Dynamena opposita Galea,

Galea, Horia R. & Schuchert, Peter, 2019, Some thecate hydroids (Cnidaria: Hydrozoa) from off New Caledonia collected during KANACONO and KANADEEP expeditions of the French Tropical Deep-Sea Benthos Program, European Journal of Taxonomy 562, pp. 1-70: 28-30

publication ID

https://doi.org/10.5852/ejt.2019.562

publication LSID

lsid:zoobank.org:pub:6567F621-7A92-4D1A-8902-A1E76325AF94

DOI

http://doi.org/10.5281/zenodo.3475295

persistent identifier

http://treatment.plazi.org/id/03C0D256-AD55-613E-FD92-A501588DF967

treatment provided by

Plazi

scientific name

Dynamena opposita Galea
status

sp. nov.

Dynamena opposita Galea  , sp. nov.

urn:lsid:zoobank.org:act:375154A7-28FA-4897-A522-362AA994DDA1

Figs 10AView Fig, 11View Fig; Table 6

Diagnosis

Stems simple, monosiphonic, bearing pinnately-arranged hydrocladia in opposite pairs. Division into internodes irregular; each internode with a pair of indistinct apophyses supporting cladia and their associated axillary hydrothecae, as well as 0–3 pairs of hydrothecae below. Cladia divided into more or less regular internodes comprising 0–3 pairs of opposite hydrothecae. Hydrothecae tubular, deeply immersed into internode, not contiguous, aperture facing outwards, provided with two lateral, triangular cusps. Gonothecae unknown.

Etymology

From the Latin ‘ oppŏsĭtŭs, -a, -um ’, meaning ‘opposite’, to illustrate the relative position of the two rows of stem apophyses supporting the cladia.

Material examined

Holotype

PACIFIC OCEAN • a 3.8 cm high colony without gonothecae, detached from substrate, with mostly only the perisarc left; off New Caledonia, stn DW4735; 22°40′ S, 167°40′ E; 233– 195 m; 22 Aug. 2016; KANACONO leg.; MNHN-IK-2015-470.GoogleMaps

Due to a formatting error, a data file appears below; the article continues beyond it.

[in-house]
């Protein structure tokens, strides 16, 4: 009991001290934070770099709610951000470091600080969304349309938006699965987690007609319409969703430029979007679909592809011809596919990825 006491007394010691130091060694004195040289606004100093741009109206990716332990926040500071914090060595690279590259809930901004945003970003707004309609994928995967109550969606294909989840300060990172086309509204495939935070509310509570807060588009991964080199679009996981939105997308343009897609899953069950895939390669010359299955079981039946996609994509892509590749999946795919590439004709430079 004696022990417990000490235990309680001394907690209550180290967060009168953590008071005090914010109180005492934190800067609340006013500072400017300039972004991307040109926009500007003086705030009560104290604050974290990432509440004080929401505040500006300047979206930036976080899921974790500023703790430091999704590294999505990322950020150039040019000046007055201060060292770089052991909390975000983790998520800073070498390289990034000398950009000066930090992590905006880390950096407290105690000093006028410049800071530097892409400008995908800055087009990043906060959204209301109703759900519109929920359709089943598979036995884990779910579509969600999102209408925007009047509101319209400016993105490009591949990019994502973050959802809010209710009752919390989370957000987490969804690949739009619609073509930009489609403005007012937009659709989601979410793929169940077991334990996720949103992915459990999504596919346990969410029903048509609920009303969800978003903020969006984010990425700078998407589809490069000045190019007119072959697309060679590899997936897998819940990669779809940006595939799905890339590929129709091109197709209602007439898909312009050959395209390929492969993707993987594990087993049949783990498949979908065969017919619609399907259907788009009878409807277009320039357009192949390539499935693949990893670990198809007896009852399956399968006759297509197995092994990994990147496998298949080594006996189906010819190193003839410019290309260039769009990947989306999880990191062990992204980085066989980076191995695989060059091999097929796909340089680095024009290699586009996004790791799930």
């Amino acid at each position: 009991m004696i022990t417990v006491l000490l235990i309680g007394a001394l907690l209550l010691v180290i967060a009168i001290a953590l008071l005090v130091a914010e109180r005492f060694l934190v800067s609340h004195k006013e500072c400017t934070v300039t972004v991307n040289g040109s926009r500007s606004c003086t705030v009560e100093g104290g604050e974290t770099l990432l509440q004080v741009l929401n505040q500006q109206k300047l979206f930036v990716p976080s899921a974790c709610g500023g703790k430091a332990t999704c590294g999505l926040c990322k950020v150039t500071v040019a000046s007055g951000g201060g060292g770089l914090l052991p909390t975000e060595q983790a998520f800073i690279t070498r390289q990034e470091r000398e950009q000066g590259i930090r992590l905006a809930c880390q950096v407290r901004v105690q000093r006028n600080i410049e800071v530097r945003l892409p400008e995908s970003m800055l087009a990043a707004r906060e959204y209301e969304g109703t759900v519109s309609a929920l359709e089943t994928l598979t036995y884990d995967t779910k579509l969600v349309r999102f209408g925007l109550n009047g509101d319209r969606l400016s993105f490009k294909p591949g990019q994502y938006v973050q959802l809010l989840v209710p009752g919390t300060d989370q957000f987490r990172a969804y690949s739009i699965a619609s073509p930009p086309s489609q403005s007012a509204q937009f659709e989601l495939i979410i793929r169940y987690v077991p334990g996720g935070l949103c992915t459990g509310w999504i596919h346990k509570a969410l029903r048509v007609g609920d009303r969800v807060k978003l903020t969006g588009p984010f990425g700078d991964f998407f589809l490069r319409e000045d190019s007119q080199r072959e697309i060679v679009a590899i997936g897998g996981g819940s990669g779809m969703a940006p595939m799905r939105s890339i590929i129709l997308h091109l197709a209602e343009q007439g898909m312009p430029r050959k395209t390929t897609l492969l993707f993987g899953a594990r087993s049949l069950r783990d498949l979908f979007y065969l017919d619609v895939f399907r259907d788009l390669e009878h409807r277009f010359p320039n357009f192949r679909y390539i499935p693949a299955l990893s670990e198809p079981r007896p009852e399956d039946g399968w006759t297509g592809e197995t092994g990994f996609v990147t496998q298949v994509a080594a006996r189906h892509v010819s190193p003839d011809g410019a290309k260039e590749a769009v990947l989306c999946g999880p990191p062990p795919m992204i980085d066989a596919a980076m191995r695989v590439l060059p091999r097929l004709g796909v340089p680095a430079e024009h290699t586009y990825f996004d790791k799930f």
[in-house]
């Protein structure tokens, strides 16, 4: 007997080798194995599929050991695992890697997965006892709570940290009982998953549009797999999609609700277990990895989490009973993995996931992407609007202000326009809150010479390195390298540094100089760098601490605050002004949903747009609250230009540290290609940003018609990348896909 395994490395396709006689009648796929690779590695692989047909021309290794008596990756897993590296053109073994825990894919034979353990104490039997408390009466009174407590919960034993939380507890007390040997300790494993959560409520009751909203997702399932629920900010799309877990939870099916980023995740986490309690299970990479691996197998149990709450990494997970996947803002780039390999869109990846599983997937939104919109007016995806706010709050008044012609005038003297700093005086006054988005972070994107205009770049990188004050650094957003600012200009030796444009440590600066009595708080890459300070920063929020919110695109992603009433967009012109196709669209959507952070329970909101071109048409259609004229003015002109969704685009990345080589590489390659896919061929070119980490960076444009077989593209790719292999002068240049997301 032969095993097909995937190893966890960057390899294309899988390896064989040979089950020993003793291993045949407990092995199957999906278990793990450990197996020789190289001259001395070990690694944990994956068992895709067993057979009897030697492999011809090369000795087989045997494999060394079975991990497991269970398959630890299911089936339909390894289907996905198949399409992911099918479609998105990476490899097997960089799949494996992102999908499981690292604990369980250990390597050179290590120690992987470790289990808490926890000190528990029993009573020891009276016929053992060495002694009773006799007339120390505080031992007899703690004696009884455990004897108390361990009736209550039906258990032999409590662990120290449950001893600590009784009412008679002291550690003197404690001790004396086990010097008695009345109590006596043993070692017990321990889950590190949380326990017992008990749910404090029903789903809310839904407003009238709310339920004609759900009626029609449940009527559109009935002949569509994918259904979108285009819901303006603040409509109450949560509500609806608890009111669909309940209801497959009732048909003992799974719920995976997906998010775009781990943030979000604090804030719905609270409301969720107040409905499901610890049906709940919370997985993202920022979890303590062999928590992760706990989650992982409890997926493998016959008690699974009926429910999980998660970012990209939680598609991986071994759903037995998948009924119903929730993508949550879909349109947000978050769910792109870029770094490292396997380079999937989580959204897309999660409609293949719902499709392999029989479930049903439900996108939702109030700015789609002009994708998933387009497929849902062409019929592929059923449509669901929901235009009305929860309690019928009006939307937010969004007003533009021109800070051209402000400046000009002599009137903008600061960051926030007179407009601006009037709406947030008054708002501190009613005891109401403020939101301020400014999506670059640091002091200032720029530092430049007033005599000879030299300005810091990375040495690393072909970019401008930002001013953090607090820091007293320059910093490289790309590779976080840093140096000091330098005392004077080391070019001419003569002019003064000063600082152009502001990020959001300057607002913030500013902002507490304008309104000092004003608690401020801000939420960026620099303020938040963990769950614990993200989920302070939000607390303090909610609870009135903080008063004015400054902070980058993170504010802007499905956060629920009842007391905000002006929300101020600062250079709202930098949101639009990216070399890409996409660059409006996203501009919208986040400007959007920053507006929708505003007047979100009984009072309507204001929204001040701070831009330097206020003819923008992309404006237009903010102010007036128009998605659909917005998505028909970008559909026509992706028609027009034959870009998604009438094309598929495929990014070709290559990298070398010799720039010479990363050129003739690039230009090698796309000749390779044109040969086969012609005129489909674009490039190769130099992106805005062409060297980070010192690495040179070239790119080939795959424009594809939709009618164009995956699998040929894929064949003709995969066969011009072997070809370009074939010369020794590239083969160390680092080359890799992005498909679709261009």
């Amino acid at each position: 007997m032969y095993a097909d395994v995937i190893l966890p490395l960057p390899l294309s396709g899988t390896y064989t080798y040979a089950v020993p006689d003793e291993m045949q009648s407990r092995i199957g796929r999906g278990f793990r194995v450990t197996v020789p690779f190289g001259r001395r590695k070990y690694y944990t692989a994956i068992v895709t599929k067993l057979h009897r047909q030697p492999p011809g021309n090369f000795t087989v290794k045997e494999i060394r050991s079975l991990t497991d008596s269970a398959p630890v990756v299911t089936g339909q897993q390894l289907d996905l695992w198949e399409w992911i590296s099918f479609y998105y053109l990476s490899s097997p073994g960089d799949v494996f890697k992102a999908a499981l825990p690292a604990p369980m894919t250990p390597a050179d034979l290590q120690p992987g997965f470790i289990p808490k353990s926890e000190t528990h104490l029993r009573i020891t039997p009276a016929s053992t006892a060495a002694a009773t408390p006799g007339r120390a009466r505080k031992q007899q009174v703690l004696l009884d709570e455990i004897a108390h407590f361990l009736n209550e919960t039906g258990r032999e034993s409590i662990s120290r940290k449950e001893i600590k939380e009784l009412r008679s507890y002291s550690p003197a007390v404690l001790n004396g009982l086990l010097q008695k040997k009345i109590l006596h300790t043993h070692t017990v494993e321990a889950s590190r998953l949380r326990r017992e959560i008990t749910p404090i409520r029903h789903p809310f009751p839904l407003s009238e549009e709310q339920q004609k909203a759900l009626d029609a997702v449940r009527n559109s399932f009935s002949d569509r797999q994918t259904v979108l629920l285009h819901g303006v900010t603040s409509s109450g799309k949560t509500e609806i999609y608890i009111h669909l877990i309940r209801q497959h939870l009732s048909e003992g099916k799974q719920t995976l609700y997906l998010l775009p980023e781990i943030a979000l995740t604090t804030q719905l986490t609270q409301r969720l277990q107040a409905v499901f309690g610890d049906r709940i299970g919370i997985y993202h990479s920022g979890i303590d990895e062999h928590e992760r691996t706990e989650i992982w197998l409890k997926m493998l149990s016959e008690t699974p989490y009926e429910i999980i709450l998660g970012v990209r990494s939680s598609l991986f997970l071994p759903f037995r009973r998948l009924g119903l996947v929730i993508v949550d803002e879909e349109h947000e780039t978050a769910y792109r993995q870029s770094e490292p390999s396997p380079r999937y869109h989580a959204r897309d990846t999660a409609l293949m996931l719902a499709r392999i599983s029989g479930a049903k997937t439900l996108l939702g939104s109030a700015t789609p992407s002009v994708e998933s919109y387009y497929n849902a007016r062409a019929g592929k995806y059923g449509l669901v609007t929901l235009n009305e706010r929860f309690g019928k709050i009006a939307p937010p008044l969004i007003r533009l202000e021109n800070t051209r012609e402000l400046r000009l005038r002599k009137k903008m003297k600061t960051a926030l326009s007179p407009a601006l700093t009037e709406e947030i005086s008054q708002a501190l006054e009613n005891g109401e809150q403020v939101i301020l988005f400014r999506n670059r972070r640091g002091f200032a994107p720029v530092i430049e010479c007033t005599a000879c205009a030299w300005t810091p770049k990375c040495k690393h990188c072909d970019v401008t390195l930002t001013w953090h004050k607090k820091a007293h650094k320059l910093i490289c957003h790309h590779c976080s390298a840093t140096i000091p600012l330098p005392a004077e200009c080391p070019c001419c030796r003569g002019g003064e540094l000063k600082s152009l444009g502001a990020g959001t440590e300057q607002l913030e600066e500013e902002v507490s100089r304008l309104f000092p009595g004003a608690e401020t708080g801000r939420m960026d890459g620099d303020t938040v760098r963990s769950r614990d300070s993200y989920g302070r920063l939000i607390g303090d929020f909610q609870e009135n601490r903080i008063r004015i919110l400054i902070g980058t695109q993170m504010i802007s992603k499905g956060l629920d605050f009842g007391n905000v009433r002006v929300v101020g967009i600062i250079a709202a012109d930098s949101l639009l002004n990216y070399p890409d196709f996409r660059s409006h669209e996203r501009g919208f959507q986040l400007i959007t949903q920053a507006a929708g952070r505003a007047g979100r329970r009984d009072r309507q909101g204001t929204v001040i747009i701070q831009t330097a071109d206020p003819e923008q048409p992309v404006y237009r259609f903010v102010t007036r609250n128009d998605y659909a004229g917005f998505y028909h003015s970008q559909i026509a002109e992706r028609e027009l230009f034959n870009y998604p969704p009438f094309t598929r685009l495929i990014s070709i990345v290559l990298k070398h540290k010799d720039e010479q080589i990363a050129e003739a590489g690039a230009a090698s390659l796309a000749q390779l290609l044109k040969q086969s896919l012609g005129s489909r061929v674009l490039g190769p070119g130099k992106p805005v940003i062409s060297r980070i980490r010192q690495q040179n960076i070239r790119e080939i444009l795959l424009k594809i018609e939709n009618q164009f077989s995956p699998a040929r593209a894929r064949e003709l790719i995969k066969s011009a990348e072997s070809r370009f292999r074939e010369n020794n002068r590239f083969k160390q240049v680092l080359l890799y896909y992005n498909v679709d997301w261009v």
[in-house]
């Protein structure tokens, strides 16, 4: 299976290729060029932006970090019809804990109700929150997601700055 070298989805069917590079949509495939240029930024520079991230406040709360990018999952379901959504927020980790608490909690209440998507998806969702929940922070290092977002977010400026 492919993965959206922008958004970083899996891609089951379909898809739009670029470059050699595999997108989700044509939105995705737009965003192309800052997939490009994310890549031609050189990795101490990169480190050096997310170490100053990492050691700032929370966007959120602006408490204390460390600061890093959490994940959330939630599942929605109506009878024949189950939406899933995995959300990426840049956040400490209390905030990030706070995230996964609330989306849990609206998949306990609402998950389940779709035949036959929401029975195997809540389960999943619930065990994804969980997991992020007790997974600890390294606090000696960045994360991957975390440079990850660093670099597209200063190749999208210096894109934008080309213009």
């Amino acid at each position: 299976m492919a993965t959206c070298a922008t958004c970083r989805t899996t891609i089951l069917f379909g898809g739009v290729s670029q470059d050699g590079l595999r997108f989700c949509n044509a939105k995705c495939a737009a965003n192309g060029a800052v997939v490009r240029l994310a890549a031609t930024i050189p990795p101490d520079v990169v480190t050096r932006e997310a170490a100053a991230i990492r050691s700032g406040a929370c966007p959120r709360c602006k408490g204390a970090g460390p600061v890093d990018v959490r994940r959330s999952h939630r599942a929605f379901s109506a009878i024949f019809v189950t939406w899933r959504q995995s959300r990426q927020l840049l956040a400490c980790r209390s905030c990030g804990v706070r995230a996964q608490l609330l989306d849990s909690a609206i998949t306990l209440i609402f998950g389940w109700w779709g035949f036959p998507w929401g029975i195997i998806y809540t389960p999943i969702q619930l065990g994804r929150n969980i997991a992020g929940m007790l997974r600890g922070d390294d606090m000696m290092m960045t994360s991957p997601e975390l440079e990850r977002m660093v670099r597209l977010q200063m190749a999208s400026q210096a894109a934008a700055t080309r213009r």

Description

Colony erect, 3.8 cm high, stiff when out of liquid, arising from creeping, branching hydrorhiza; stem monosiphonic, unbranched, composed of a short (3.5 mm long), athecate, basal part above the origin from stolon, and a much longer, distal thecate and cladiate part; the latter divided into irregular internodes by means of transverse constrictions of the perisarc; each internode long, composed distally of a pair of axillar hydrothecae above the insertion of two opposite cladia, as well as 0–3 pairs of hydrothecae below; hydrothecae opposite and distant from each one within a pair. No distinct stem apophyses supporting the cladia; successive pairs of cladia distant of 1.5–4 mm, depending of the number of intervening pairs of hydrothecae; cladia up to 1.3 cm long and comprising up to 16 pairs of successive hydrothecae; divided by transverse nodes, occasionally indistinct, into rather irregular internodes, generally comprising a single pair of hydrothecae distally, although 2–3 of these may occur elsewhere; first, proximal most internode comparatively longer than subsequent ones. Hydrothecae in strictly opposite pairs, not contiguous, though much closer to one another compared with their cauline counterparts; almost tubular, gently curving outwards, deeply immersed into the corresponding internode, leaving 1/6-1/7 of their adaxial wall free; the latter consequently short and distinctly concave; adnate adaxial wall concave; abaxial wall slightly curved outwards, especially distally; margin thickened, provided with two conspicuous, lateral, triangular cusps with rounded tips; opercular apparatus lost. Hydranths badly-preserved, presence of an abaxial gastric diverticulum could not be ascertained. Gonothecae absent. Perisarc of the colony thick and brown.

Remarks

According to Galea & Ferry (2015: 230–231, table 2), only two nominal species of Dynamena  described so far form pinnate colonies with opposite cladia, namely D. anceps (Fraser, 1938)  and D. japonica Stechow, 1920  .

Through the courtesy of D. Geiger of the Santa Barbara Museum of Natural History (SBMNH), CA, USA, one of us (H.R.G.) was able to see several macrophotographs of the lecto- and one of the paralectotypes of D. anceps  , demonstrating that it is a much slenderer species, with hydrothecae free from their corresponding internodes for a much longer portion than in D. opposite  sp. nov.

Unlike the new species, D. japonica  is a large hydroid (colonies reaching as much as 20 cm in height), with thick and brown perisarc ( Hirohito 1995), with cladia separated by 2–8 pairs of hydrothecae, the latter being closely approximated on both stems and cladia ( Hirohito 1995; Stechow 1913, as Thuiaria articulata (Pallas, 1766)  ; Park & Rho 1986, as T. articulate  ). In addition, its hydrothecae are bigger, having notably a wider rim ( Hirohito 1995).

Distribution

Only known from off New Caledonia (present study).

Genus Geminella Billard, 1925